3:   Another ancient pack:  A Cama walkaround throttle that's been my favorite for decades, I bought a second one for backup.   It's a typical single-transistor square wave deal, but the 'secret' to these was that if you reduce the input DC voltage to the minimum of what you need for each train, the square waves go down, noise goes down, arcing and dirt go down, and everybody is happy.  I'll kick it way down for switching, way up for a four-unit set of F-units.

4:   High-tech in the DC era:  I got one of the PSI 550 Cabtrollers about 1980 and that one is pure fun as it has full momentum and braking, you have a separate brake lever and you can even power-brake with it just like a real locomotive.  It's a REAL challenge to operate on my layout as you have to anticipate power needs and speed well in advance just like a real train.   Like the Camas, if you control the input voltage it is much quieter and causes less track dirt.  It's a square wave unit but I've never put it on a scope to watch it.

(Note that both 3 and 4 will NOT WORK AT ALL with any decoder-equipped locomotives, I blew up a Bachmann 44-tonner board the moment I tried it when I didn't realize it was dual-mode DCC/DC and hit it with those square waves.   It never ran in both directions again, even on DCC or DC)

5:   Really low-tech - I built a straight DC power supply from Radio Shack parts for fixed voltage to my workbench, and have a test track with a pair of MRC rheostats on it, jumper plugs, and volt an ammeters on it.  I jacked that into the track DC when I really am struggling to monitor motor performance.

6:   New on the block:   Nothing I did before could really control coreless tiny DC motors (Faulhaber and several others).   On a recommendation, I got a Blue Snail Z power supply that runs off of an internal 9V transistor battery.   Freakin' thing is amazing.   I can run my tiny Nn3 locomotives on that thing at a crawl, and it will also run a regular N scale locomotive.   Very handy on my T-trak module testing.   Way cool, love it.   I do 3.5V Solarbotics 25:1 gearhead motors in series with a 100-ohm resistor and this allows them to crawl as well.


And, I also have a Digitrax Zephyr DCC system that I use primarily on my T-trak modules, frankly, I hate the thing, but it serves my purposes of setting up and testing decoders for customer projects.    After 15 years in IT and microprocessing, I really hate struggling with unnecessary technology, so I'm still 'mostly' a DC guy that has learned a second language.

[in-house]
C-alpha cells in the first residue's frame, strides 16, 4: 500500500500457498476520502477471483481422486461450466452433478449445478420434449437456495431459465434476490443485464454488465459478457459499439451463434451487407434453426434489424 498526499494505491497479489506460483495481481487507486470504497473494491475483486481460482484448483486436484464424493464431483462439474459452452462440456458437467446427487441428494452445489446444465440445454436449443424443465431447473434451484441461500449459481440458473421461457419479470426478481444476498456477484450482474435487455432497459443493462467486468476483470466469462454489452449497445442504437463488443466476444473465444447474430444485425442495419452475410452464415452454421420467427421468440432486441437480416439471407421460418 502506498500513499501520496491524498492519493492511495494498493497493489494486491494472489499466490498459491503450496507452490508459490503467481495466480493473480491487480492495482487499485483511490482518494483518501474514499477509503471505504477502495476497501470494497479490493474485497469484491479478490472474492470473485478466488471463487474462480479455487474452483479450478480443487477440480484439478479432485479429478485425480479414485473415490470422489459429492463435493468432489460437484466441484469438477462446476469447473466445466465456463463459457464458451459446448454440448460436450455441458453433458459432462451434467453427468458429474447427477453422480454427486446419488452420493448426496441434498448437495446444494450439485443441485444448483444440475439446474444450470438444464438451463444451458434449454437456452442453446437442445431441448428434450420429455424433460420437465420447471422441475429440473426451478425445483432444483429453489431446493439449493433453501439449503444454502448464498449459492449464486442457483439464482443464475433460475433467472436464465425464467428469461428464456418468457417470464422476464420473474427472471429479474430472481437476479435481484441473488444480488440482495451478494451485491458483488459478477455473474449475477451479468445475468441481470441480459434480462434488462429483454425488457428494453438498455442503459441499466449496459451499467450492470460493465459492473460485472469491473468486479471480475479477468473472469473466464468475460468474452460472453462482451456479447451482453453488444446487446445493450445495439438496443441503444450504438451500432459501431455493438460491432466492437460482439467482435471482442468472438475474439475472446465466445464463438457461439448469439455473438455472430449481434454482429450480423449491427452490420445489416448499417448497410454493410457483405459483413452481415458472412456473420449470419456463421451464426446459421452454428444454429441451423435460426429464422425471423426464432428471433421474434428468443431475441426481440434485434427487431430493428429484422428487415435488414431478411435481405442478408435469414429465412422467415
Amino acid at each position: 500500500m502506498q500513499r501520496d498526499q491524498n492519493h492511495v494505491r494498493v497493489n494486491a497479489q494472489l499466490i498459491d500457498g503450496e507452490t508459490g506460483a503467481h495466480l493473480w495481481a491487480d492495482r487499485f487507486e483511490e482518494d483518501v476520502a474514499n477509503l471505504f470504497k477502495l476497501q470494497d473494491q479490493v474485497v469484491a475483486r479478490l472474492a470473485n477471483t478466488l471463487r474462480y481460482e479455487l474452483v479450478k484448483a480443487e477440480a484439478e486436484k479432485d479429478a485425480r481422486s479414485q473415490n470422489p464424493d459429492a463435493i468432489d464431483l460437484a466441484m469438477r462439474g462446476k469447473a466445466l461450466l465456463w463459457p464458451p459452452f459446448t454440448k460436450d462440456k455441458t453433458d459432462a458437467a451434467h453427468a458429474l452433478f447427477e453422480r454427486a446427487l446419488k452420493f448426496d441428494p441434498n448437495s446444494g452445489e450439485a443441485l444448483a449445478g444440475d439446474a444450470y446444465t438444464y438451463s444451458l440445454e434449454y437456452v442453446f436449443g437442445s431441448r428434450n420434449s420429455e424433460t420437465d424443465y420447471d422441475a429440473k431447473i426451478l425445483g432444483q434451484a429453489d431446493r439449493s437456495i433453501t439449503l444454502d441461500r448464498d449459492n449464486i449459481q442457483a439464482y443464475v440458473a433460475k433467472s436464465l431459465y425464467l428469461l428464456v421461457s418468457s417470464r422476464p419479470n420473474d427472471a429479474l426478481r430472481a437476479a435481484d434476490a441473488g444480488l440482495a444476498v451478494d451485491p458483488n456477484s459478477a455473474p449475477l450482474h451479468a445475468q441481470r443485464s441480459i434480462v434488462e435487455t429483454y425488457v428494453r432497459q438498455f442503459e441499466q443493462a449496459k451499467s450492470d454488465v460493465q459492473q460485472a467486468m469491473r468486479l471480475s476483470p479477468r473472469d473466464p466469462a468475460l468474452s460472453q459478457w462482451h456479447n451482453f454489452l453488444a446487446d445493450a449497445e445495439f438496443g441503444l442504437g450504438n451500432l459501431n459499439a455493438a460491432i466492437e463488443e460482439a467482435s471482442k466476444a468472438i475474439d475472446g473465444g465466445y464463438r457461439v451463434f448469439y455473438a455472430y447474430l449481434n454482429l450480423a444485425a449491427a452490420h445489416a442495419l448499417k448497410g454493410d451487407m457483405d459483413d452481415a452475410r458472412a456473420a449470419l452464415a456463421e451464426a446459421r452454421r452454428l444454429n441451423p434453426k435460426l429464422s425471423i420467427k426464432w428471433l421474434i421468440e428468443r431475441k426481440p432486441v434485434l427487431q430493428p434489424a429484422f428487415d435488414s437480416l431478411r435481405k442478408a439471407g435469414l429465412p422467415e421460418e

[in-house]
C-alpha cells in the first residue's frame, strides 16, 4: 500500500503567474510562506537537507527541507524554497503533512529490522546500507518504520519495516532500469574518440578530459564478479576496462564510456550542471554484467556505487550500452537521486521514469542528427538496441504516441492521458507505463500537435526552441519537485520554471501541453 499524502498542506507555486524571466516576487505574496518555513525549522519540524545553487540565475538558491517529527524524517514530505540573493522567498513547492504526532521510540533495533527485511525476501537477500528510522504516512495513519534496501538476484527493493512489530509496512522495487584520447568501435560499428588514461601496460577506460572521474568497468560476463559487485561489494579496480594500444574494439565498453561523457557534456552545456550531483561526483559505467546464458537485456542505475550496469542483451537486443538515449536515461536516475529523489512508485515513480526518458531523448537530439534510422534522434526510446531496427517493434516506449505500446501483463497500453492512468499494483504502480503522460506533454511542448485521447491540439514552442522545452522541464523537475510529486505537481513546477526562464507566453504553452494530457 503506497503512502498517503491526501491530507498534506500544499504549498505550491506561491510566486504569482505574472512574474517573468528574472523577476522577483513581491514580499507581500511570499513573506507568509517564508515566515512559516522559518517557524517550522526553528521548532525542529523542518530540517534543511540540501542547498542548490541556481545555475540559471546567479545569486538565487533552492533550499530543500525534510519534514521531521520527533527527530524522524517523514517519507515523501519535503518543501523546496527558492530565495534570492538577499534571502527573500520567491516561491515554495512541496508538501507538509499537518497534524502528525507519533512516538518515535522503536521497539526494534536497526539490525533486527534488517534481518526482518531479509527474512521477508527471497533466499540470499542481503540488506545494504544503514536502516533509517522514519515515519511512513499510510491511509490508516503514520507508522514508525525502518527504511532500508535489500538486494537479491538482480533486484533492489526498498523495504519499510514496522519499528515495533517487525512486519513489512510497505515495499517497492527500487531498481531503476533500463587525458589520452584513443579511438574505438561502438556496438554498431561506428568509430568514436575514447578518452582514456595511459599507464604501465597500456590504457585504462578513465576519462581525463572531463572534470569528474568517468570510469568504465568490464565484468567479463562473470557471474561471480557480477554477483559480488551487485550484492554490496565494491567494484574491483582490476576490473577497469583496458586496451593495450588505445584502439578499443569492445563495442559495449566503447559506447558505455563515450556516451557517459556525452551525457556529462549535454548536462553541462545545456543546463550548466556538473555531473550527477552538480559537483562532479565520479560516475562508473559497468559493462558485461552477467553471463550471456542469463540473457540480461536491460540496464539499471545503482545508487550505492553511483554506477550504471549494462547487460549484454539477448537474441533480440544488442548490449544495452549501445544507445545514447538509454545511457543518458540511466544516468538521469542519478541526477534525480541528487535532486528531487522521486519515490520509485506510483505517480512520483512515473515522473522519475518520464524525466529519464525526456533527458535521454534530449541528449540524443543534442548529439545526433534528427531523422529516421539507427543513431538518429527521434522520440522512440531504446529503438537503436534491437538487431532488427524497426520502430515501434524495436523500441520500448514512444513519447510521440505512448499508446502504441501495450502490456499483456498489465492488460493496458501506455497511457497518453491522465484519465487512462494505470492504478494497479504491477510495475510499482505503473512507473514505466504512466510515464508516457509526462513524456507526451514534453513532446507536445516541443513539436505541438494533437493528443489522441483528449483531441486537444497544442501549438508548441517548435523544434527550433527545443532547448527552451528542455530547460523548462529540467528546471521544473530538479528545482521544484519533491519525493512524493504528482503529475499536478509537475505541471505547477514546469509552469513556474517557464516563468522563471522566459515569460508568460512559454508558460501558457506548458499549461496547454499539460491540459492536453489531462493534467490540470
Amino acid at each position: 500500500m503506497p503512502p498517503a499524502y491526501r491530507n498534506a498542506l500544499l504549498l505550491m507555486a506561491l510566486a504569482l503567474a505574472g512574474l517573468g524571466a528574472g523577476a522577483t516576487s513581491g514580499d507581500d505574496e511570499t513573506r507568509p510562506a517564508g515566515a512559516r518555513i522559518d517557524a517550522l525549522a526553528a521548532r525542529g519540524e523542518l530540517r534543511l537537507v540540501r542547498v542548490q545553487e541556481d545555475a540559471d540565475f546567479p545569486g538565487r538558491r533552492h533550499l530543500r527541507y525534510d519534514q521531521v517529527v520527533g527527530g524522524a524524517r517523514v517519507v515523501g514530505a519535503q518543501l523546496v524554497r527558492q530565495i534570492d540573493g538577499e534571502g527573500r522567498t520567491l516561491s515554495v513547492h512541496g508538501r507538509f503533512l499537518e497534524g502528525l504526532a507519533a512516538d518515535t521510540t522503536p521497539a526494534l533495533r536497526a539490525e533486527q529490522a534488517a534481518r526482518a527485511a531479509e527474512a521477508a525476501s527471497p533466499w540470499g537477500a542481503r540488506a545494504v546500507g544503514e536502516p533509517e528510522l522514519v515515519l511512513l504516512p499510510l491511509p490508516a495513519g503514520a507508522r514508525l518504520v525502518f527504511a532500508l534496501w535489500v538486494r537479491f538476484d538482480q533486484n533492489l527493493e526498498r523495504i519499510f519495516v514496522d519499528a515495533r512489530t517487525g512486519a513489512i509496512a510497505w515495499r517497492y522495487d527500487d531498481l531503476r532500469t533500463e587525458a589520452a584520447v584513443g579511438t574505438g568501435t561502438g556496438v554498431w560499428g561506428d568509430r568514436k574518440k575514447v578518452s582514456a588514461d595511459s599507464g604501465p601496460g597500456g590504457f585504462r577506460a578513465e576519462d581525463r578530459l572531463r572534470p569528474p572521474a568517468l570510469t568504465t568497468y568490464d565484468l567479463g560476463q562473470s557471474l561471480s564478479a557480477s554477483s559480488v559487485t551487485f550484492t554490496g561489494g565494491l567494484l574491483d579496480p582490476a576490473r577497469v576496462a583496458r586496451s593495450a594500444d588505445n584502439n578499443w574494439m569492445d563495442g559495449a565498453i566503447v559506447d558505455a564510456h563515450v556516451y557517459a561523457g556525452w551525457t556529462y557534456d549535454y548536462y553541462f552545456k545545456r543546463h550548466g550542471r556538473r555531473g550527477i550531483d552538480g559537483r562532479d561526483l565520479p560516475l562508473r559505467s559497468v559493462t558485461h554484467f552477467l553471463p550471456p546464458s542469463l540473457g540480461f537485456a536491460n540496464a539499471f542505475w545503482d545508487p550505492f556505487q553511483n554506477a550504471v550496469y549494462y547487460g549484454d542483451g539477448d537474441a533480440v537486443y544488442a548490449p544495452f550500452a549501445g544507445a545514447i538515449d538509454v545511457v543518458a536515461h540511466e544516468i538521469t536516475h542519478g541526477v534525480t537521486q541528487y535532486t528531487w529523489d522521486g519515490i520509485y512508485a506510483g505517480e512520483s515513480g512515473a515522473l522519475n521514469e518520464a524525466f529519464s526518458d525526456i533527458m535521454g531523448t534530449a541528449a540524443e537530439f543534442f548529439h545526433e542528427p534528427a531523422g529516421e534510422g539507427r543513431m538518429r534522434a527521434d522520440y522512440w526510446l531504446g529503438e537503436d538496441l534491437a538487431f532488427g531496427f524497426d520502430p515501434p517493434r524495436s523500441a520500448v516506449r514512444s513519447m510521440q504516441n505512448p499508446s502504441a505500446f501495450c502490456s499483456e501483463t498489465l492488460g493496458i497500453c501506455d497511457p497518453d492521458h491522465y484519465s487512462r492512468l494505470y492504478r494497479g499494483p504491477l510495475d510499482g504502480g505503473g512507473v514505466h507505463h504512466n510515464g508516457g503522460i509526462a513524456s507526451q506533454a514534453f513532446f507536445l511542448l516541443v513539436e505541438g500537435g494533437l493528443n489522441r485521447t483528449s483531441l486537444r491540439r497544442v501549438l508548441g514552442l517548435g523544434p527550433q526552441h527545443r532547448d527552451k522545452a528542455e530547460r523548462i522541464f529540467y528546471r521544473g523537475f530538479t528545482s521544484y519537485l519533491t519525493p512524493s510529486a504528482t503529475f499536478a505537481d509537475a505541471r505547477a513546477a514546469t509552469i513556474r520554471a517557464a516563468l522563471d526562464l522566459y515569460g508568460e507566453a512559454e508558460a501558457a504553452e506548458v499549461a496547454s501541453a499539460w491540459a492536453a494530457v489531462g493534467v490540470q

I have a standard four-pin plug system on both my big layout and on my T-trak and portable modules so that I can plug both walkaround throttles and packs into a layout somewhat interchangeably; throttles have power in and track out; packs have accessory power out and track power out.

If you've never tinkered much with 'pure' DC vs square-wave throttles, a pure DC throttle essentially controls current and resulting voltage by the use of a series resistor.  You'll see a lot more difficulty controlling trains up and down grades as load changes and the voltage equation flips, and even more trouble trying to speed match multiple units as the current changes as they load up, so speed does go all over the map.   On square wave, they essentially 'fire the motors' at a given RPM with pulses, and if you reduce the pulse amplitude by reducing peak voltage, most of the pulse noise and heat problems go away.   I never could get multiple units to match speed under pure DC even if they were all the very same mechanism, but with the pulse wave throttles I can creep 3-4 similar units and watch the mechanisms run in perfect sync from startup to full slip.   It just works, one of my better accidental discoveries.   I'm not an electrical engineer, but I'm always experimenting, and adopt based on results rather than theory or recommendation.
« Last Edit: January 21, 2022, 10:21:21 AM by randgust »

haasmarc

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Re: DC Throttle Recommendations
« Reply #6 on: January 21, 2022, 10:27:27 AM »
+1
I bought one of Rich Weyand's "CoolerCrawler" DC controllers back in 2019 from Railwire member haasmarc .  It isn't pure DC though, but pulsed.  Still, if you are interested, you might try contacting him. 

MH

The CoolerCrawler is still available.  As far as it working with DCC decoders, I am building a small layout for my 90 year old dad who had to move into assisted living last year so he lost his layout.  I am using a CoolerCrawler and running BLI DCC locos, both steam and diesel, and it works just fine so far.
Marc Haas
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mike_lawyer

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Re: DC Throttle Recommendations
« Reply #7 on: January 21, 2022, 12:17:08 PM »
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If you are just using a DC pack for testing at your workbench, you can pick up an MRC Tech IV for pretty cheap used.  I have one I purchased secondhand for just this purpose, as I use DCC on the layout.  I have been satisfied with it.

mrp

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Re: DC Throttle Recommendations
« Reply #8 on: January 21, 2022, 12:53:16 PM »
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I have an old (35-40 years?) NTRAK simple throttle, MOD II if you want it. Just pay the freight.